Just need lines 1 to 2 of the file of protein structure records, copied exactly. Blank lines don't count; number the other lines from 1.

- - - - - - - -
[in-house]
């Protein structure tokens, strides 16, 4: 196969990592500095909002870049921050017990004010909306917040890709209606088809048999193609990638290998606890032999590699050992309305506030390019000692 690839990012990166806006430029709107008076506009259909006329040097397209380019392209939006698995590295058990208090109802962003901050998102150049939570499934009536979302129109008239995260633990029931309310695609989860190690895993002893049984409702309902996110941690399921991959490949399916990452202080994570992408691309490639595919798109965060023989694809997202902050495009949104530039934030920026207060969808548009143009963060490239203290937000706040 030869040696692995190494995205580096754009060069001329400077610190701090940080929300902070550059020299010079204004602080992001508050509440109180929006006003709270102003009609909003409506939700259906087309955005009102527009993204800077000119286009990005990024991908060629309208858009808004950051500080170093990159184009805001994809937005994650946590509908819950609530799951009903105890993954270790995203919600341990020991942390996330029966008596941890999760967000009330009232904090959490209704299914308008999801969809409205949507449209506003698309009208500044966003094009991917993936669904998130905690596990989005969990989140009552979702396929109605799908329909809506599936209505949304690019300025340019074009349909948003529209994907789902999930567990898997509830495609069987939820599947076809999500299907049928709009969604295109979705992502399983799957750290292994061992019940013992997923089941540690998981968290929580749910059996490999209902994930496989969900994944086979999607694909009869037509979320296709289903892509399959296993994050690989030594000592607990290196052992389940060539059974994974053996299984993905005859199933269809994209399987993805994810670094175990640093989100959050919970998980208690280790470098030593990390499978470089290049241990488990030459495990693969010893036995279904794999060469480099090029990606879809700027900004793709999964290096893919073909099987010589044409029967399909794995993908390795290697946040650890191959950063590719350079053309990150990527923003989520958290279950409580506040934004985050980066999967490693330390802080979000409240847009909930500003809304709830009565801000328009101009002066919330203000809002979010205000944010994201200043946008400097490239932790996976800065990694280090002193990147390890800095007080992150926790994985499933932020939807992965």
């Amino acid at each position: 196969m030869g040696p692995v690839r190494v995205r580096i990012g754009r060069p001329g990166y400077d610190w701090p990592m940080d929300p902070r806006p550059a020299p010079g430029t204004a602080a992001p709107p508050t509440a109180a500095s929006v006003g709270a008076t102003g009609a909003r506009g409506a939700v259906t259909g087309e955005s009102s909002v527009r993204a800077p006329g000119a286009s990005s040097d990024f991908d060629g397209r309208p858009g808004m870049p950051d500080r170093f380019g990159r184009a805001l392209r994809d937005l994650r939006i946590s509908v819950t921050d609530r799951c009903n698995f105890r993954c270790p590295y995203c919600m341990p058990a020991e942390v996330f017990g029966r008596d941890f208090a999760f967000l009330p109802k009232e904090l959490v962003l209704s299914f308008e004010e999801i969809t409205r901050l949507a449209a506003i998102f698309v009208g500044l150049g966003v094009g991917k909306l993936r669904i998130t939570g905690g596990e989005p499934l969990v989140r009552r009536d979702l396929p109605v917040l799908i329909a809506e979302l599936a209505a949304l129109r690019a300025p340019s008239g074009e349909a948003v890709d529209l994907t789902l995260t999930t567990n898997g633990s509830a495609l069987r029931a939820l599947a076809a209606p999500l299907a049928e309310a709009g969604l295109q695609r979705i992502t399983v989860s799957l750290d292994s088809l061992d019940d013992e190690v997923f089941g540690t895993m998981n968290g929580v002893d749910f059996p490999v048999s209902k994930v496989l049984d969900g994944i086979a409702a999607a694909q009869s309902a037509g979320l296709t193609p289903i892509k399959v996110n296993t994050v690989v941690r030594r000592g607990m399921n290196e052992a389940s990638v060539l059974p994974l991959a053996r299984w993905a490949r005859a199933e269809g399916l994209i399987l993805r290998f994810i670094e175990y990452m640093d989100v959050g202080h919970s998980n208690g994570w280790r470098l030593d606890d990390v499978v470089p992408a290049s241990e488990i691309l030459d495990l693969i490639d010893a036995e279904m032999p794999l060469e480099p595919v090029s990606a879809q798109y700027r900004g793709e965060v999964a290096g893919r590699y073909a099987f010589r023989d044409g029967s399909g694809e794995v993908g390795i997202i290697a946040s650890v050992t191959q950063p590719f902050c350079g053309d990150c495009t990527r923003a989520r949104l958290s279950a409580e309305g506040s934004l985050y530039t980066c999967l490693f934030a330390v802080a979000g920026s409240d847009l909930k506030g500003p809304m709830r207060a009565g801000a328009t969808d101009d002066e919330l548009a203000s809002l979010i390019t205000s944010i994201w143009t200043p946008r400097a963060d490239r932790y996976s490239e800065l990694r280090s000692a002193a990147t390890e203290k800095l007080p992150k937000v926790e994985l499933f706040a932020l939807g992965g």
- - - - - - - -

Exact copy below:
[in-house]
């Protein structure tokens, strides 16, 4: 196969990592500095909002870049921050017990004010909306917040890709209606088809048999193609990638290998606890032999590699050992309305506030390019000692 690839990012990166806006430029709107008076506009259909006329040097397209380019392209939006698995590295058990208090109802962003901050998102150049939570499934009536979302129109008239995260633990029931309310695609989860190690895993002893049984409702309902996110941690399921991959490949399916990452202080994570992408691309490639595919798109965060023989694809997202902050495009949104530039934030920026207060969808548009143009963060490239203290937000706040 030869040696692995190494995205580096754009060069001329400077610190701090940080929300902070550059020299010079204004602080992001508050509440109180929006006003709270102003009609909003409506939700259906087309955005009102527009993204800077000119286009990005990024991908060629309208858009808004950051500080170093990159184009805001994809937005994650946590509908819950609530799951009903105890993954270790995203919600341990020991942390996330029966008596941890999760967000009330009232904090959490209704299914308008999801969809409205949507449209506003698309009208500044966003094009991917993936669904998130905690596990989005969990989140009552979702396929109605799908329909809506599936209505949304690019300025340019074009349909948003529209994907789902999930567990898997509830495609069987939820599947076809999500299907049928709009969604295109979705992502399983799957750290292994061992019940013992997923089941540690998981968290929580749910059996490999209902994930496989969900994944086979999607694909009869037509979320296709289903892509399959296993994050690989030594000592607990290196052992389940060539059974994974053996299984993905005859199933269809994209399987993805994810670094175990640093989100959050919970998980208690280790470098030593990390499978470089290049241990488990030459495990693969010893036995279904794999060469480099090029990606879809700027900004793709999964290096893919073909099987010589044409029967399909794995993908390795290697946040650890191959950063590719350079053309990150990527923003989520958290279950409580506040934004985050980066999967490693330390802080979000409240847009909930500003809304709830009565801000328009101009002066919330203000809002979010205000944010994201200043946008400097490239932790996976800065990694280090002193990147390890800095007080992150926790994985499933932020939807992965």